3 solutions to physician summer break schedule mayhem

Summer is here. The kids are out of school. Summer vacations are calling. Is your medical department schedule ready to accommodate a surge of physician time-off requests?

Physician vacation time has a major positive benefit for reducing burnout with your staff. A Medscape survey found that 70% of doctors who reported not being burned out also happened to take two weeks of vacation in the previous year. However, it can also be a nightmare for schedulers to balance summer vacation schedules and last-minute time-off requests. When there is no planning or incentives to coordinate patient demand with physician supply, there are three possible outcomes:

1. Longer wait times for patients and reduced quality of care

2. Burnout for the physicians who are not on vacation (which then encourages those doctors who stayed at work to not stay at work next summer vacation season)

3. A lot of firefighting for the physicians when they come back from their vacations. We all experience this — you feel like you need another vacation after just a day of catching up on emails.

Thankfully, with a little preparation, I’ve seen medical departments implement scheduling policies that deliver balance for physicians and much-needed breaks for everyone. Here are three tactics to consider:

1. Look at the data. Use last year’s records to forecast demand so you know when the peak times are for patient volumes. Is it possible to schedule physician vacations at times when patient demand is already likely to be light? When does high patient demand occur at the same time as high vacation time off?

2. Sweeten the deal. Provide extra incentives for physicians to stay during those peak patient demand times. Some medical departments offer physicians extra compensation for working on weekends or holidays. The same could be applied to peak vacation times. Even a small incentive can help reduce frustration significantly.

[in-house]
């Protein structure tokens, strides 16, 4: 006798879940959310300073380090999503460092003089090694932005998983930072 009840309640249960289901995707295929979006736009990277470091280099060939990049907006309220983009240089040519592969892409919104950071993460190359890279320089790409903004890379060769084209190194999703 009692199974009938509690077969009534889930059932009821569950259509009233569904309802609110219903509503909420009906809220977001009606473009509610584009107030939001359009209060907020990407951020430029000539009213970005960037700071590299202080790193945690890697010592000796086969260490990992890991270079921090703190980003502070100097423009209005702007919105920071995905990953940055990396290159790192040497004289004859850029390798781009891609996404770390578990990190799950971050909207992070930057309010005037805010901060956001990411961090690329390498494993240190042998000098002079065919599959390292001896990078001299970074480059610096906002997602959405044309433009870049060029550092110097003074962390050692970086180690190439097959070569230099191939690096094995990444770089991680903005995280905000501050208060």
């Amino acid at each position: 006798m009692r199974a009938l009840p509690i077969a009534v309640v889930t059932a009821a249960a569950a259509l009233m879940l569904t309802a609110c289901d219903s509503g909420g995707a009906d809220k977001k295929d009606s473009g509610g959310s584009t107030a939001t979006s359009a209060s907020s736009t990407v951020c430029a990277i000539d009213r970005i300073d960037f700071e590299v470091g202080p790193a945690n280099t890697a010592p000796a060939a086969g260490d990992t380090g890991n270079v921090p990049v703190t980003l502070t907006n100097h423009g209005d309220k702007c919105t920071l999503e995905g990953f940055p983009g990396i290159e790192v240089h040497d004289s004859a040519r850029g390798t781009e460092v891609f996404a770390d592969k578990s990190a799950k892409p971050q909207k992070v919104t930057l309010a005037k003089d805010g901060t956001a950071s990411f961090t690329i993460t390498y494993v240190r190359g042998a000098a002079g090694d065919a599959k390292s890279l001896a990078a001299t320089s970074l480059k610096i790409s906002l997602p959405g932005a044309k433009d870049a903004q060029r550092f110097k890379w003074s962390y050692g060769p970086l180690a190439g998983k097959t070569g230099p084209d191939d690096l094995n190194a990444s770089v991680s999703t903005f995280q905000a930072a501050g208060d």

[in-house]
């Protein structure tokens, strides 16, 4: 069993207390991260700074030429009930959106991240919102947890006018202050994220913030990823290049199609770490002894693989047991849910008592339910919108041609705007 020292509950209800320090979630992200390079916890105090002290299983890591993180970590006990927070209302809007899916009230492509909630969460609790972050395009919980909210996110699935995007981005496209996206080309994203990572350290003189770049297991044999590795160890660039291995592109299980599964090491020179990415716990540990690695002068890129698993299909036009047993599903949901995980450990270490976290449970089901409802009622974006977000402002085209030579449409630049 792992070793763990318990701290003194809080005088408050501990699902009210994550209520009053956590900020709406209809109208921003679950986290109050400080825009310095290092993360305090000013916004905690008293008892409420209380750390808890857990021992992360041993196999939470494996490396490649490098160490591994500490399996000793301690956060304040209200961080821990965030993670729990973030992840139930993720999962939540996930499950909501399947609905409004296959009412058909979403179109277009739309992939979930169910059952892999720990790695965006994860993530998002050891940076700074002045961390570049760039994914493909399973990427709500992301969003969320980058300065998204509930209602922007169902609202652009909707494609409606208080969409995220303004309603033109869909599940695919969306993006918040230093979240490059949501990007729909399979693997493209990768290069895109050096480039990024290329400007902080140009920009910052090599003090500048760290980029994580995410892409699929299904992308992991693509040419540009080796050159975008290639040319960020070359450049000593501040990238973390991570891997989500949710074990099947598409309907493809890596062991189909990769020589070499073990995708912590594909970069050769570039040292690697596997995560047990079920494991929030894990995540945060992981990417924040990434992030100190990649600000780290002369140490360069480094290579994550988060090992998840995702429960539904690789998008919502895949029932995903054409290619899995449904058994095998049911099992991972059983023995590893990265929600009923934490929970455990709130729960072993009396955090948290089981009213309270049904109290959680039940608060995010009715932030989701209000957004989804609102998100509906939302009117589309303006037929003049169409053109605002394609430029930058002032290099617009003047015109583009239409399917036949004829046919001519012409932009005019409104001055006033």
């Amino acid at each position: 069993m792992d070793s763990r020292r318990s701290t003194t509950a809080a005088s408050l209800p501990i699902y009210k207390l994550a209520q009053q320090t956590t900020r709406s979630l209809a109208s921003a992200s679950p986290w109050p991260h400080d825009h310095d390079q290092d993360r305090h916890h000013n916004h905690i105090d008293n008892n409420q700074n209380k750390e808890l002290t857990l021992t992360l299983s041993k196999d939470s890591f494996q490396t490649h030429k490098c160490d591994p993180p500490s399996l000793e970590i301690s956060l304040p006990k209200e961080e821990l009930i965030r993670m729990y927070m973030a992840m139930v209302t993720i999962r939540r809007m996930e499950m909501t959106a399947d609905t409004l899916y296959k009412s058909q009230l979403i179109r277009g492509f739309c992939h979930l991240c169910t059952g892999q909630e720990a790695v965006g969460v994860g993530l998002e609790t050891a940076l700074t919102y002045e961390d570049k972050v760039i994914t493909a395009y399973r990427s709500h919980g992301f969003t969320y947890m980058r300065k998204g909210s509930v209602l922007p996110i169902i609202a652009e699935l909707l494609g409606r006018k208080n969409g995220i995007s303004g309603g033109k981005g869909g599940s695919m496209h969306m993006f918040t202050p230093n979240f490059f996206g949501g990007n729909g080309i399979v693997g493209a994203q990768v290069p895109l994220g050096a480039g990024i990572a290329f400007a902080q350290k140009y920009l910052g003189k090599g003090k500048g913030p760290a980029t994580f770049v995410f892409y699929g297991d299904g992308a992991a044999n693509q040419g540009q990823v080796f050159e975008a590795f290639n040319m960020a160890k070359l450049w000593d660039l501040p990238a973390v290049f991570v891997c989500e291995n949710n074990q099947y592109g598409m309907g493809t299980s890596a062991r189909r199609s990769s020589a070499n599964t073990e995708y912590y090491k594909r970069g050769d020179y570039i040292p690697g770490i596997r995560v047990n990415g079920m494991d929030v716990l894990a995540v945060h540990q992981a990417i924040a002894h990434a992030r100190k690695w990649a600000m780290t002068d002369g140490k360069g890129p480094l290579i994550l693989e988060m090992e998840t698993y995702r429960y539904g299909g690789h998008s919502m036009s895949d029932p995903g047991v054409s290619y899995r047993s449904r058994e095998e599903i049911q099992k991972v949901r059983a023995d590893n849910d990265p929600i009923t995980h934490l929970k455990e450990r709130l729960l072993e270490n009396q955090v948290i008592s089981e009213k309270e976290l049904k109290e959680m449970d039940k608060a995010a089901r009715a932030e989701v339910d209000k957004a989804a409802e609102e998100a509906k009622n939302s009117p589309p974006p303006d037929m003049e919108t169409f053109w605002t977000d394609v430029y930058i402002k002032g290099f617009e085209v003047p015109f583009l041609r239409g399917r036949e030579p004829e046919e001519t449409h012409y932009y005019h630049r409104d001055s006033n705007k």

3. Coordinate physician time-off early. Reduce disappointment by coordinating physician summer vacation schedules well in advance and with transparency. For example, if a physician plans to be off during the summer, she may have some flexibility to leave in late June or early July if you remind her about it in March. If she can review an online calendar showing many of her colleagues already have reserved time off in early July, that would encourage her to plan the trip in late June.

If you’re using scheduling software, you can let the technology be the bad guy. My company’s software will automatically say “no” based on scheduling rules you set up, for example: when a physician is the last one to request vacation on the same days that others have already blocked off.

As a department scheduler, your goal is to get everyone their ideal summer vacation time off. It can seem like a lot to juggle, especially if you’re creating the schedule manually. AI-driven scheduling software can find solutions that you might not have considered. It can also create a fair and transparent system for time-off requests. The earlier you help your physicians balance their summer vacation schedules, the sooner you can take off on your own summer getaway!

Suvas Vajracharya, Ph.D., is the founder and CEO of Lightning Bolt Solutions, the optimization leader in physician shift scheduling for hospitals and health systems. The company manages over 3 million physician hours each month and is ranked No. 1 in KLAS as the 2017 Category Leader in the Scheduling: Physician market segment.

The views, opinions and positions expressed within these guest posts are those of the author alone and do not represent those of Becker's Hospital Review/Becker's Healthcare. The accuracy, completeness and validity of any statements made within this article are not guaranteed. We accept no liability for any errors, omissions or representations. The copyright of this content belongs to the author and any liability with regards to infringement of intellectual property rights remains with them.

Copyright © 2024 Becker's Healthcare. All Rights Reserved. Privacy Policy. Cookie Policy. Linking and Reprinting Policy.


Featured Whitepapers

Featured Webinars